“Pros And Cons” Warned Us About Crime and Sports

Over the past few months, I have listened and watched how people react to news stories, and then over-react to levels that becomes irrational.

Time and again, society treats sports and entertainment like a domestic ecstasy. It’s a perfect world outside of the real world we live in, which is broken, insane, and imperfect. And once again, society point their scornful finger at sports and entertainment for being exactly what society is: broken, insane, and imperfect.

Sports mirrors society, but most of us choose to ignore that aspect. We demand perfection from those we look up to and yet we fail to see those flaws in ourselves.

I sit back with amusement. Why? Because I’m not shocked by the level of domestic violence, drug use, and criminal activity and other things that have beset the sports world, and in Hollywood.

A book I read in 1998 and I still have on my bookshelf pulled back the curtain on crime and sports back then, and we turned a blind eye and ignored it.

(Courtesy: Goodreads.com)
(Courtesy: Goodreads.com)

Jeff Benedict and Don Yeager wrote an eye-opening book titled “Pros and Cons” about the disturbing trend of violence in the NFL, on and off the field. What Benedict and Yeager exposed could easily be applied to baseball, hockey, and soccer. Back then, the internet was a new thing and “Inside Edition” was where we went to get the skinny on “everything”.

It is recommended reading for those who hasn’t followed the history of how crime intertwines with sports. After reading it, you won’t be so “shocked” by what we are seeing now.

Society feeds off of sensational stories that gets us talking and reacting, which is our modus operandi on social media, rather than making a concerted, genuine effort to understand issues.  Most of us are too lazy to delve into topics that are complex and hard to sort out.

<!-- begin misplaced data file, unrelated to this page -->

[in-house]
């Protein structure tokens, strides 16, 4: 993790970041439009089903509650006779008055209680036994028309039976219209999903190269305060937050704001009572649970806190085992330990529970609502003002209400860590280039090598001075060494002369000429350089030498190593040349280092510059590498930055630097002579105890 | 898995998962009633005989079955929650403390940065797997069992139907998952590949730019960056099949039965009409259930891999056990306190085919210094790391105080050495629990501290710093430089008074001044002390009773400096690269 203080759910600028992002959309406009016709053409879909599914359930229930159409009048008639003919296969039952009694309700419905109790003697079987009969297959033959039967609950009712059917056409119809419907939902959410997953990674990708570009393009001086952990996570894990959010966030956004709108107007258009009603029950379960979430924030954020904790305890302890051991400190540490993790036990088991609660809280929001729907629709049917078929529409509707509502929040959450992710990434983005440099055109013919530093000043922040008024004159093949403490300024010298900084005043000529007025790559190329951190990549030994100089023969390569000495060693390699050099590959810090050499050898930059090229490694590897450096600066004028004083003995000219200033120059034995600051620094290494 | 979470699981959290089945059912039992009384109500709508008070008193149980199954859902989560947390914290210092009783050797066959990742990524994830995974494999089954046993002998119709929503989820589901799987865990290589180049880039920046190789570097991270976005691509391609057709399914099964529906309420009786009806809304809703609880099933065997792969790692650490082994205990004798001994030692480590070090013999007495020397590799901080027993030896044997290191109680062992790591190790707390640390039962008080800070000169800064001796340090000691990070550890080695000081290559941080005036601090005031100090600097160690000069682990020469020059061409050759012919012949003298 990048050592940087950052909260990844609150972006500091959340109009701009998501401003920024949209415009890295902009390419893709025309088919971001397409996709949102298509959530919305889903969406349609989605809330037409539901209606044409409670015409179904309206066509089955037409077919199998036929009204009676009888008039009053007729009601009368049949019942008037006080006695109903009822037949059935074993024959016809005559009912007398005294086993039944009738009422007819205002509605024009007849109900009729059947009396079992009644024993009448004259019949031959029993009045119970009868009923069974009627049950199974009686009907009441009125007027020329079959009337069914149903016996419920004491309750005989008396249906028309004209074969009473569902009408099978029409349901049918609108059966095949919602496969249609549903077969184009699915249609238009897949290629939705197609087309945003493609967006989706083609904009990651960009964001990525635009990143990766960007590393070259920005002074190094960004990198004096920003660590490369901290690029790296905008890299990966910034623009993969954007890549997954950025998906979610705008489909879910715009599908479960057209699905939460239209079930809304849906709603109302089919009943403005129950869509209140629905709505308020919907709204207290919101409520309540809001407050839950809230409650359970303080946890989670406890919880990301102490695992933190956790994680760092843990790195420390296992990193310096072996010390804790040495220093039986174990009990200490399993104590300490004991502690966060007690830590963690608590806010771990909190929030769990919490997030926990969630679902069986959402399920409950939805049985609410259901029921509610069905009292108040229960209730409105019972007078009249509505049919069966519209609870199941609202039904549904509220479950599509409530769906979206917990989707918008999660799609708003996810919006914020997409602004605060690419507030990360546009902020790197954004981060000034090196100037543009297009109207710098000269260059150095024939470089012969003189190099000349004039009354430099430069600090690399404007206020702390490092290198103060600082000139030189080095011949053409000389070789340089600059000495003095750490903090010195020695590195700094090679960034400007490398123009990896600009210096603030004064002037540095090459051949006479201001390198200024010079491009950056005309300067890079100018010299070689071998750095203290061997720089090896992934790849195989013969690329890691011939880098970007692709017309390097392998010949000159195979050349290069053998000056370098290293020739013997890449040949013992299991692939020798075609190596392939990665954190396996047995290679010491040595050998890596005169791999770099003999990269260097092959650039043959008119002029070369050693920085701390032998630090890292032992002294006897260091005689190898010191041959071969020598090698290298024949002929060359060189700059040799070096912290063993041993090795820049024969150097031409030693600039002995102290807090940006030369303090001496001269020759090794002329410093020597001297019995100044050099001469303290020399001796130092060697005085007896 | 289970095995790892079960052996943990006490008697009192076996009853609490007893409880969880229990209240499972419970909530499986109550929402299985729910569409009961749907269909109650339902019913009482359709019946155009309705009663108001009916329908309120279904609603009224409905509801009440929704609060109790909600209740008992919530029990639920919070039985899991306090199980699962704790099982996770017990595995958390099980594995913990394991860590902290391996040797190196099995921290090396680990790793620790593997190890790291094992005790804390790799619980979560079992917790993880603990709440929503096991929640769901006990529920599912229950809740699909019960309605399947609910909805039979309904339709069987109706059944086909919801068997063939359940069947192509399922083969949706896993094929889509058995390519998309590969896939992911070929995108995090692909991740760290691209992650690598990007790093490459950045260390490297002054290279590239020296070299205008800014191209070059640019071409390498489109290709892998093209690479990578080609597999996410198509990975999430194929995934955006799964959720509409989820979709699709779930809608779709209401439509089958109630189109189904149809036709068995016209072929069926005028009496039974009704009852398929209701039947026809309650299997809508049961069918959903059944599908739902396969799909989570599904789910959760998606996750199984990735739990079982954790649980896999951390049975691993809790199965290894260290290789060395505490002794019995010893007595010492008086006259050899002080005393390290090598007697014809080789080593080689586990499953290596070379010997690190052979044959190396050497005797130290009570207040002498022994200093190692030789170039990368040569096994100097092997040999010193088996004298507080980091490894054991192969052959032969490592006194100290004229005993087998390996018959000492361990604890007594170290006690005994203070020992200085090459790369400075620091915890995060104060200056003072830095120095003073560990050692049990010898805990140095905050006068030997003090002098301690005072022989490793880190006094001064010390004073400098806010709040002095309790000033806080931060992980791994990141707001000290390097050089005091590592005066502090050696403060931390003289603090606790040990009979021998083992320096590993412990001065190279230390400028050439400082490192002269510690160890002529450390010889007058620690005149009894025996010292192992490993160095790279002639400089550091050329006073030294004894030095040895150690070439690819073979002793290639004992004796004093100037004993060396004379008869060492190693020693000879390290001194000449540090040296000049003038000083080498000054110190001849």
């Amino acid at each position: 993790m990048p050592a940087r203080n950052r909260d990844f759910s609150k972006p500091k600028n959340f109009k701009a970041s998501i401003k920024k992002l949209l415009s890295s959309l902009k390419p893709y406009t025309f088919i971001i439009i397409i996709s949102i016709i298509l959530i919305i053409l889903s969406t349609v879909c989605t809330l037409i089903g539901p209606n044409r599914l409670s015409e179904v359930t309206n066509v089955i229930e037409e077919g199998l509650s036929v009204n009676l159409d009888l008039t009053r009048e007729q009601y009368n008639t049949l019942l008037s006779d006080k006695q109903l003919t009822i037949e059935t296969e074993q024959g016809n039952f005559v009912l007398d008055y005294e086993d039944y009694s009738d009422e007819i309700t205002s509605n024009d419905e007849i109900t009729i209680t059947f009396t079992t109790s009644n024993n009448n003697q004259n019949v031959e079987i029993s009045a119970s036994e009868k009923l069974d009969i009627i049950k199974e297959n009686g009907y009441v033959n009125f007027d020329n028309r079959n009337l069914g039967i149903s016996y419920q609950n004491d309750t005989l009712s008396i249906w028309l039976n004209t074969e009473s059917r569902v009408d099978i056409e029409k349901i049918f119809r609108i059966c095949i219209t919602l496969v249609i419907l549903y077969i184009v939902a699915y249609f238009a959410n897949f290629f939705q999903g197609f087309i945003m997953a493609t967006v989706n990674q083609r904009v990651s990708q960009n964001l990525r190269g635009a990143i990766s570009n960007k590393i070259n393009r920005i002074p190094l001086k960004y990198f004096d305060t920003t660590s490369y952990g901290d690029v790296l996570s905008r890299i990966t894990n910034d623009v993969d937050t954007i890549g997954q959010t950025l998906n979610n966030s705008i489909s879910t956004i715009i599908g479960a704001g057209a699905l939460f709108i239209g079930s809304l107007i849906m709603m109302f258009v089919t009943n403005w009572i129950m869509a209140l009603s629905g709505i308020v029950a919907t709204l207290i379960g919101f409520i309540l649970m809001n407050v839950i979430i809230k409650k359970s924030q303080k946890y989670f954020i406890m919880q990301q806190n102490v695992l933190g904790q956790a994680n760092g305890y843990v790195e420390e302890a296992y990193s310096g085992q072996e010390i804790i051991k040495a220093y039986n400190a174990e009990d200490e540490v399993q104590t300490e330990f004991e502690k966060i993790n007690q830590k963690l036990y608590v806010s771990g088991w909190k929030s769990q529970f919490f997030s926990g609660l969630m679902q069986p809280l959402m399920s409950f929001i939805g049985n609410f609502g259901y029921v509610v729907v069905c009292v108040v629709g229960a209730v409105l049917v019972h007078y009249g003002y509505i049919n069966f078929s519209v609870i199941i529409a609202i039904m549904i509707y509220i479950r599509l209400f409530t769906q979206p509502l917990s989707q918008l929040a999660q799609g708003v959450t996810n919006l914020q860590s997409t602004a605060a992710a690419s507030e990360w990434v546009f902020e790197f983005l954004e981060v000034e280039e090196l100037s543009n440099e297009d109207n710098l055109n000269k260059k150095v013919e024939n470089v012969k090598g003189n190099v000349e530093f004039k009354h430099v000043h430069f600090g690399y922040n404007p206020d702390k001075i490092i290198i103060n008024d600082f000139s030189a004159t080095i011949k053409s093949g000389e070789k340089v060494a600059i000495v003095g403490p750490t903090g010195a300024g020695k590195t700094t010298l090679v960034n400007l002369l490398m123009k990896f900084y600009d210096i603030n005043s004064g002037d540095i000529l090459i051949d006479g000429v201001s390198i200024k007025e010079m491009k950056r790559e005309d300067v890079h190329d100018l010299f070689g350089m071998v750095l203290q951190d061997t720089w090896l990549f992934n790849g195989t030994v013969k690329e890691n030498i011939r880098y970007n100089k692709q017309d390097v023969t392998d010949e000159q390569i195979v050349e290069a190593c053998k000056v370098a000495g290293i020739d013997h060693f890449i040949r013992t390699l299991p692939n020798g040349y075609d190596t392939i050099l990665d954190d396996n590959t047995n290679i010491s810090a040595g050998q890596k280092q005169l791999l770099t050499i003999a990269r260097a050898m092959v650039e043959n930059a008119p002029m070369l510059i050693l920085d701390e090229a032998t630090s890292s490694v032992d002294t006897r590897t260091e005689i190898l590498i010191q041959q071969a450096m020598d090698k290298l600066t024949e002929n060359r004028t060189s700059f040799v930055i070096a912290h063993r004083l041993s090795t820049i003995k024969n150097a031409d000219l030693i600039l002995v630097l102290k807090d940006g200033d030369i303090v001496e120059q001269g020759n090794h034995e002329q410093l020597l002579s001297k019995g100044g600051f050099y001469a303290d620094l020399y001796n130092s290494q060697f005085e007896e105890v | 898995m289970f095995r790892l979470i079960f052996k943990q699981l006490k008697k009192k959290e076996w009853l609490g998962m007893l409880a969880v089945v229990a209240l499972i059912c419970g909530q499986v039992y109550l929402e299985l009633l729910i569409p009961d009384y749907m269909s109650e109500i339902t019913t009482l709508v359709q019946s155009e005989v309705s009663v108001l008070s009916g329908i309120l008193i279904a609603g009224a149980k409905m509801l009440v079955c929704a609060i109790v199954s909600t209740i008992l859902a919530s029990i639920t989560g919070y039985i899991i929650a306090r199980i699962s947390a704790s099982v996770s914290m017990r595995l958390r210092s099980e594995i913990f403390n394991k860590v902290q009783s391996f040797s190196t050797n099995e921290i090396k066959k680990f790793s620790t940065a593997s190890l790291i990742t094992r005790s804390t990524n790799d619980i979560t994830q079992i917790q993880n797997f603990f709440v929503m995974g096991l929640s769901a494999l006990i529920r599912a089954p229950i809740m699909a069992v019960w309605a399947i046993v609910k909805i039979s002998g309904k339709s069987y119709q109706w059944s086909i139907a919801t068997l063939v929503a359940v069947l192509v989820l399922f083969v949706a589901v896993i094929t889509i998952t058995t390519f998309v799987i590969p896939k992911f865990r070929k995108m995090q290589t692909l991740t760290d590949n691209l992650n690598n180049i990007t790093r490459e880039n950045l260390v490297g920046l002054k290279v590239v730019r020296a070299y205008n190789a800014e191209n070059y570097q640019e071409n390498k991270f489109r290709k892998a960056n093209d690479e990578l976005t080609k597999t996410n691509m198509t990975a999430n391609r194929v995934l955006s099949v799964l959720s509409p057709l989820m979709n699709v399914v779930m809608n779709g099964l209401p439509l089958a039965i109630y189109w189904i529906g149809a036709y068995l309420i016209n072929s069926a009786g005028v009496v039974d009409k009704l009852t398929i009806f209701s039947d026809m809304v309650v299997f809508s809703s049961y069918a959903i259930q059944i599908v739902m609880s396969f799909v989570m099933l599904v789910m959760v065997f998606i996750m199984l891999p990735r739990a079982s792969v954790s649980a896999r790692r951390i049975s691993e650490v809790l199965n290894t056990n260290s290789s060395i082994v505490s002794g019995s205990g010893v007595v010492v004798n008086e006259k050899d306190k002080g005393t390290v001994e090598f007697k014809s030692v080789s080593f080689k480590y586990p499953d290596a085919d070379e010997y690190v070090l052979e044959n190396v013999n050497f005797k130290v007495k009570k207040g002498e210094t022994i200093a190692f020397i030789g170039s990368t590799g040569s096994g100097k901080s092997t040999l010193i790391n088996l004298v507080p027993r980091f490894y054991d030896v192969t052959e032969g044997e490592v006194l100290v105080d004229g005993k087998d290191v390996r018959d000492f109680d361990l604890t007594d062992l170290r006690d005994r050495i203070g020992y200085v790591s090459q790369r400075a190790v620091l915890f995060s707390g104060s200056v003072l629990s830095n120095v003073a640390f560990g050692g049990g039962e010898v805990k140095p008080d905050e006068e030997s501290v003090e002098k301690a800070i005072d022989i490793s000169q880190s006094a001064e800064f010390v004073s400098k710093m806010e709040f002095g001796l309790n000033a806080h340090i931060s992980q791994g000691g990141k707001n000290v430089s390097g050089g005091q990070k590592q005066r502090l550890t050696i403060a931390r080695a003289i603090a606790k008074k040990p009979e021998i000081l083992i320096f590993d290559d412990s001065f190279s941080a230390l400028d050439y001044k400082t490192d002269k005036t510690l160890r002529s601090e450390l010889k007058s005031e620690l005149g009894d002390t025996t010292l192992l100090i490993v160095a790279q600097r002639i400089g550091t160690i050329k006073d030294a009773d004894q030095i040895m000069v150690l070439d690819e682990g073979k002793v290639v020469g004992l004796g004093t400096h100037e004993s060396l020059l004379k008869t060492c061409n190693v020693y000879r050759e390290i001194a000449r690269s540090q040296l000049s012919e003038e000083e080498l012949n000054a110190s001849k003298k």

Unpopular opinion: TMZ is not a news source, regardless how many stories they have broken or videos they have leaked. TMZ’s main purpose is to out celebrities and record their behavior, even if it means paying paparazzi and unscrupulous people to get pictures and videos of famous people in compromising positions.

Individuals like Benedict, Yeager, and others, have researched, discussed, and talked about these topics involving violence in sports long before everyone else. It’s unfortunate that it took so long. No, Keith Olbermann, Dan Patrick, and Colin Cowherd doesn’t get credit for “bringing light” to these subjects. They’re just like the rest of us:  whatever is the big story, they’ll pontificate about it to the public.

Sports mirrors life: there are a lot of ugly stuff going on that we think we know, but don’t know. We need to stop treating sports like a fairy-tale nirvana, because the choices and decisions that are made, as in the case of the NFL, are the same things that people make in the real world.

Some good and some bad, some really bad and some pretty good.

We just hate to admit that. It’s always someone else’s fault.


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